Exercise increases phosphorylation of the putative mTORC2 activity readout NDRG1 in human skeletal muscle
Research output: Contribution to journal › Journal article › Research › peer-review
In mice, exercise is suggested to activate the mechanistic target of rapamycin complex 2 (mTORC2) in skeletal muscle, and mTORC2 is required for normal muscle glucose uptake during exercise. Whether this translates to human skeletal muscle and what signaling pathways facilitate the exercise-induced mTORC2 activation is unknown but important to determine given the important role of mTORC2 in metabolism. We herein tested the hypothesis that exercise increases mTORC2 activity in human skeletal muscle and investigated if β2-adrenergic receptor (AR) activation mediates exercise-induced mTORC2 activation. We examined several mTORC2 activity readouts (p-NDRG1 Thr346, p-Akt Ser473, p-mTOR S2481, and p-Akt Thr450) in human skeletal muscle biopsies after uphill walking or cycling exercise. In mouse muscles, we assessed mTORC2 activity readouts following acute activation of muscle β2-adrenergic or Gs signaling and during in vivo and ex vivo muscle contractions. Exercise increased phosphorylation of NDRG1 Thr346 in human soleus, gastrocnemius, and vastus lateralis muscle, without changing p-Akt Ser473, p-Akt Thr450, and p-mTOR Ser2481. In mouse muscle, stimulation of β2-adrenergic or Gs signaling and ex vivo contractions failed to increase p-NDRG1 Thr346, while in vivo contractions were sufficient to induce p-NDRG1 Thr346. In conclusion, the mTORC2 activity readout p-NDRG1 Thr346 is a novel exercise-responsive signaling protein in human skeletal muscle. Notably, contraction-induced p-NDRG1 Thr346 appears to require a systemic factor. Unlike exercise, and in contrast to published data obtained in cultured muscles cells, stimulation of β2-adrenergic signaling is not sufficient to trigger NDRG1 phosphorylation in mature mouse skeletal muscle.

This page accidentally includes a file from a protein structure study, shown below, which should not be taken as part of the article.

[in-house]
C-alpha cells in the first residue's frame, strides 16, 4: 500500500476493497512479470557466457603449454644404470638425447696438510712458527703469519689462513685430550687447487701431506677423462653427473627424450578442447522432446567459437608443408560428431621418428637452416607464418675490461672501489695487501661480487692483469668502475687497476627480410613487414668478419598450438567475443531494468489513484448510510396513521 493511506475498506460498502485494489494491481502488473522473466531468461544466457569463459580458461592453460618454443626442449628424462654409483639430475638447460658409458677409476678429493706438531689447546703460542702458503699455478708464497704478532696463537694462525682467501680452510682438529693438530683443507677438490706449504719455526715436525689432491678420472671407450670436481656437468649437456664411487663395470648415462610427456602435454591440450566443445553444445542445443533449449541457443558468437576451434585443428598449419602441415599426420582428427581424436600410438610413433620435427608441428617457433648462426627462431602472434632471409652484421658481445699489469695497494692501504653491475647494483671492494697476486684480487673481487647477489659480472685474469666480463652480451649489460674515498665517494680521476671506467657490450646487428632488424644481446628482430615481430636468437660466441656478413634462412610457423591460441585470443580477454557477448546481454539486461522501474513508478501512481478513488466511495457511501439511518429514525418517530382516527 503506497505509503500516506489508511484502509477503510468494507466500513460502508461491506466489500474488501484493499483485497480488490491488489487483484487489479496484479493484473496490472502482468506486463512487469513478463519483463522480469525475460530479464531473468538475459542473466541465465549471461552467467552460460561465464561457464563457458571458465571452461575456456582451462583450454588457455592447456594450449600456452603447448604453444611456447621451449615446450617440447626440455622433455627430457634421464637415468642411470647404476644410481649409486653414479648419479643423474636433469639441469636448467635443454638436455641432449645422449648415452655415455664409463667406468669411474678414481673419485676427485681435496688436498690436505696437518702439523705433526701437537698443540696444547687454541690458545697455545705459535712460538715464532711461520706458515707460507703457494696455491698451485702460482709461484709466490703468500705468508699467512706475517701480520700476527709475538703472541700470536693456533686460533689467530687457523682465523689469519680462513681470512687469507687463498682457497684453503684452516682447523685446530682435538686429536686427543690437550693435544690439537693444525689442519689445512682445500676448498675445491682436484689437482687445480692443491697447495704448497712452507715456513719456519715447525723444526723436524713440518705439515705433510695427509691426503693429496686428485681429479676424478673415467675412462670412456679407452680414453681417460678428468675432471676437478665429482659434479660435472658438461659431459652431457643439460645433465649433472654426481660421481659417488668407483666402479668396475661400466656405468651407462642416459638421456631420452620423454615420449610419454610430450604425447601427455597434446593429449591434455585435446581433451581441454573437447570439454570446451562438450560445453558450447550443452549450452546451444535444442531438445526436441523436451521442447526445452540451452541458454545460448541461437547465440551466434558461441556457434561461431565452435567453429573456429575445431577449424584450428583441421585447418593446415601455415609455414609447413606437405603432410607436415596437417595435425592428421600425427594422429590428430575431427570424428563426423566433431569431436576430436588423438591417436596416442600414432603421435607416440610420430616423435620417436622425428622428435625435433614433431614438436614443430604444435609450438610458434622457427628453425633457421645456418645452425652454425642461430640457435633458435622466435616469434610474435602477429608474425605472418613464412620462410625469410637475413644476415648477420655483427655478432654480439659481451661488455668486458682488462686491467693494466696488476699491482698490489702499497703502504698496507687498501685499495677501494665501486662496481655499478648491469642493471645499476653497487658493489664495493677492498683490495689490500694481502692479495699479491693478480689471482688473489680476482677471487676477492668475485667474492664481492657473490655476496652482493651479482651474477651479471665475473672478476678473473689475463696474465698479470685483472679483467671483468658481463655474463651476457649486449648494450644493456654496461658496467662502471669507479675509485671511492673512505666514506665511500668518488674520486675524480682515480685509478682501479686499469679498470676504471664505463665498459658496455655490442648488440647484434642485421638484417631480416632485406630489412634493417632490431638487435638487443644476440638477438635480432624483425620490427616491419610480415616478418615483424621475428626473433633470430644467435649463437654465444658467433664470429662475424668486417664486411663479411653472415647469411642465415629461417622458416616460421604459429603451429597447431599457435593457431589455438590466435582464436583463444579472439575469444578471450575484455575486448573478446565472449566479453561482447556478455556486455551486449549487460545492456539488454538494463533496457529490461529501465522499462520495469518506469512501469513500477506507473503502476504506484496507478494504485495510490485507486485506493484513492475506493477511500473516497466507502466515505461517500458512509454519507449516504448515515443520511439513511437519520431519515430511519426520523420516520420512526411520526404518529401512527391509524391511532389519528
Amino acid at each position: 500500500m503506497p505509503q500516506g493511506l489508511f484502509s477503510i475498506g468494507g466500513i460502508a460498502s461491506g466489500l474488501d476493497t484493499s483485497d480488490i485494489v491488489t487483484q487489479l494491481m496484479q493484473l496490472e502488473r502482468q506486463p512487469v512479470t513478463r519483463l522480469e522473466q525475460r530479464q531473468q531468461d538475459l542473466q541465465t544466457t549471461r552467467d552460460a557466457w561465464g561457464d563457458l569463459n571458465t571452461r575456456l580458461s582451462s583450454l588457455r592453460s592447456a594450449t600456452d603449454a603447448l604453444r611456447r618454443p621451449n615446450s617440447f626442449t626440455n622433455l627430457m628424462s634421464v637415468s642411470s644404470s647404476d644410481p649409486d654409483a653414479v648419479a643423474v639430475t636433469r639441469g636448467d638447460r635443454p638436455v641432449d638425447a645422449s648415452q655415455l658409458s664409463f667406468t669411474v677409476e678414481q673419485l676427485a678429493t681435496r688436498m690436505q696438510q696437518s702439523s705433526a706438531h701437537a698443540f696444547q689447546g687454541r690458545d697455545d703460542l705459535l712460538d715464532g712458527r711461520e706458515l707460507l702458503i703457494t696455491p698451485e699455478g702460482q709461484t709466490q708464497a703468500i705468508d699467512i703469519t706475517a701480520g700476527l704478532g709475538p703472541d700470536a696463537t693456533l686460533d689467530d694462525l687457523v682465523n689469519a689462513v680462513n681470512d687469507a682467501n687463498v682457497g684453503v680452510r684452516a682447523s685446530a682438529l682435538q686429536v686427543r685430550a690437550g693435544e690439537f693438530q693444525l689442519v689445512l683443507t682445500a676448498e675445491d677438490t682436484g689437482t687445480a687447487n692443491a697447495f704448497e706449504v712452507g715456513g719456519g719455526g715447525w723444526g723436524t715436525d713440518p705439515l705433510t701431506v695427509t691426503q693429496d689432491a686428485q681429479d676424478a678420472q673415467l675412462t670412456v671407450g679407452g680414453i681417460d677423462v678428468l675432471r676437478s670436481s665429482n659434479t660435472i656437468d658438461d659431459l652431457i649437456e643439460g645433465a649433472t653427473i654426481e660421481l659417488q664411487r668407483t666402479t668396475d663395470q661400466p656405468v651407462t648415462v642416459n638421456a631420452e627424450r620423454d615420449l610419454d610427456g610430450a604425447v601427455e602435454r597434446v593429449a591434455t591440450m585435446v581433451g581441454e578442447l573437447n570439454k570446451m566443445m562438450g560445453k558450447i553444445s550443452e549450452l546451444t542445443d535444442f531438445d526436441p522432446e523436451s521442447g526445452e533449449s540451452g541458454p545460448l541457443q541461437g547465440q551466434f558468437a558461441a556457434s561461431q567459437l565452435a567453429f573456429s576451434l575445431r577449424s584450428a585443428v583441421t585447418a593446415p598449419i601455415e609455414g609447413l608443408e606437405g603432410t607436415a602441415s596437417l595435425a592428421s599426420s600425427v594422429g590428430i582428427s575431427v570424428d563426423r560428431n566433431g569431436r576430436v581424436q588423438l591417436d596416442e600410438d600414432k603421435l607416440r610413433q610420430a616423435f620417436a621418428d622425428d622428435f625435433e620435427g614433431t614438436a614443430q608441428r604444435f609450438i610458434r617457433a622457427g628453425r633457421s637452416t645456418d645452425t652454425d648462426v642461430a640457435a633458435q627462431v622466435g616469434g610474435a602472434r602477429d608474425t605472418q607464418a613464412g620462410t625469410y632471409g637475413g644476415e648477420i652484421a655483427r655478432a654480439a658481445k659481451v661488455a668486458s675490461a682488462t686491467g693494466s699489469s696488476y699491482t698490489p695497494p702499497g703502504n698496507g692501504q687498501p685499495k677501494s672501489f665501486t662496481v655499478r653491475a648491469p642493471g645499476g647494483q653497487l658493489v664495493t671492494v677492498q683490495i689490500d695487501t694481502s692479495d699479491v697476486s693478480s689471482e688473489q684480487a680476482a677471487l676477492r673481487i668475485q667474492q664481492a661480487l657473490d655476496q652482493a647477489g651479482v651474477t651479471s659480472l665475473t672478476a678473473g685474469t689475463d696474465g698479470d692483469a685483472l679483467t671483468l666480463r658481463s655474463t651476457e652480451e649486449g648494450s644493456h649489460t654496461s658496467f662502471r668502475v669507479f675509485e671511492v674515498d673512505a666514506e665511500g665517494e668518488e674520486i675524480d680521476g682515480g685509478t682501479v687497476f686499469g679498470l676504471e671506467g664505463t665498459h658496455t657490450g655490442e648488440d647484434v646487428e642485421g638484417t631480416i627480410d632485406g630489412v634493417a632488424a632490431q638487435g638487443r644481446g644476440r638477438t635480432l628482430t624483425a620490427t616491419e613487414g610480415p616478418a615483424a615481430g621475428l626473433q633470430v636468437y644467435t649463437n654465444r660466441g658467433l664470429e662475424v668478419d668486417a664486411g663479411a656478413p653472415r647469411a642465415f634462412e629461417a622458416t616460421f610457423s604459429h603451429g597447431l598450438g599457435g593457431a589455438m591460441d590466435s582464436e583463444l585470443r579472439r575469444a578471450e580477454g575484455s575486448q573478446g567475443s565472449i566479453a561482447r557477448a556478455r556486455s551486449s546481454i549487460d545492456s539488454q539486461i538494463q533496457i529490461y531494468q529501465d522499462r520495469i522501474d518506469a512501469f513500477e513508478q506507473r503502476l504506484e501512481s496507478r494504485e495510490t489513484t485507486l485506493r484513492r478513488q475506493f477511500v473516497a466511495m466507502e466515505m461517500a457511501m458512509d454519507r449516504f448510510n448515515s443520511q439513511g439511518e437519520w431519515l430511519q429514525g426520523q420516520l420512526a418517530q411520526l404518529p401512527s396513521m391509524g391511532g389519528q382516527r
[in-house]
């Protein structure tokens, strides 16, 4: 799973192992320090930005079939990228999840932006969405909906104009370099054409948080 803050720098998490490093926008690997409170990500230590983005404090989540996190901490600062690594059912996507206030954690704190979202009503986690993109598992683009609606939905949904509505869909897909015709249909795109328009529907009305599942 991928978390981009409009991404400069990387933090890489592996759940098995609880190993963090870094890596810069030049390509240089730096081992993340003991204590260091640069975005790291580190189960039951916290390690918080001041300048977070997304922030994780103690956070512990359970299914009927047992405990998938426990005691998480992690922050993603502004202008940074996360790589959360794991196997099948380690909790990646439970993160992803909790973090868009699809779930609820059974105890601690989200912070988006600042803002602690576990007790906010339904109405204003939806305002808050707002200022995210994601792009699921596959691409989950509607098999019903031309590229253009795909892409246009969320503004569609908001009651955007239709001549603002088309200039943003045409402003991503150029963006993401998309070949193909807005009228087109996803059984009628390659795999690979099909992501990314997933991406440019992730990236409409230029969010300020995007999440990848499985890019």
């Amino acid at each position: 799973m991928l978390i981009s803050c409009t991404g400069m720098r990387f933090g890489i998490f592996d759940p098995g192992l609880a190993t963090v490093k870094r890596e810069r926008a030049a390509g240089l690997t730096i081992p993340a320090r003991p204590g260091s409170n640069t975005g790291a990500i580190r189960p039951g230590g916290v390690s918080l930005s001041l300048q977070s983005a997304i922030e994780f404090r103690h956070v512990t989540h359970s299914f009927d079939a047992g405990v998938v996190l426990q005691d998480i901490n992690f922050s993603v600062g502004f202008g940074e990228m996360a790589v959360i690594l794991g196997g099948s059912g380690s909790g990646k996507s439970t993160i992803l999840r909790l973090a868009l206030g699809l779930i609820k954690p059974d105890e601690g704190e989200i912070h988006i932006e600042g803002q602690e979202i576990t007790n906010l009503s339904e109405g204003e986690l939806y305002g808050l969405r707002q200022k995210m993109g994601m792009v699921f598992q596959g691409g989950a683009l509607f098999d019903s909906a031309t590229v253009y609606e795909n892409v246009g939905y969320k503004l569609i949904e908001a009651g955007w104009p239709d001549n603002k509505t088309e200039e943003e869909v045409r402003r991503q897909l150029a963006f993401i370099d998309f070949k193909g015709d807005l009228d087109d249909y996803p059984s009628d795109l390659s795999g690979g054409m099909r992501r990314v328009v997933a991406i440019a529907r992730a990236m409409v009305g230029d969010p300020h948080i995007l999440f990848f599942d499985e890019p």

|Journal||American Journal of Physiology: Endocrinology and Metabolism|
|Number of pages||11|
|Publication status||Published - 2022|
- Faculty of Science - Exercise, mTORC2, Skeletal muscle, β-adrenergic signaling, Humans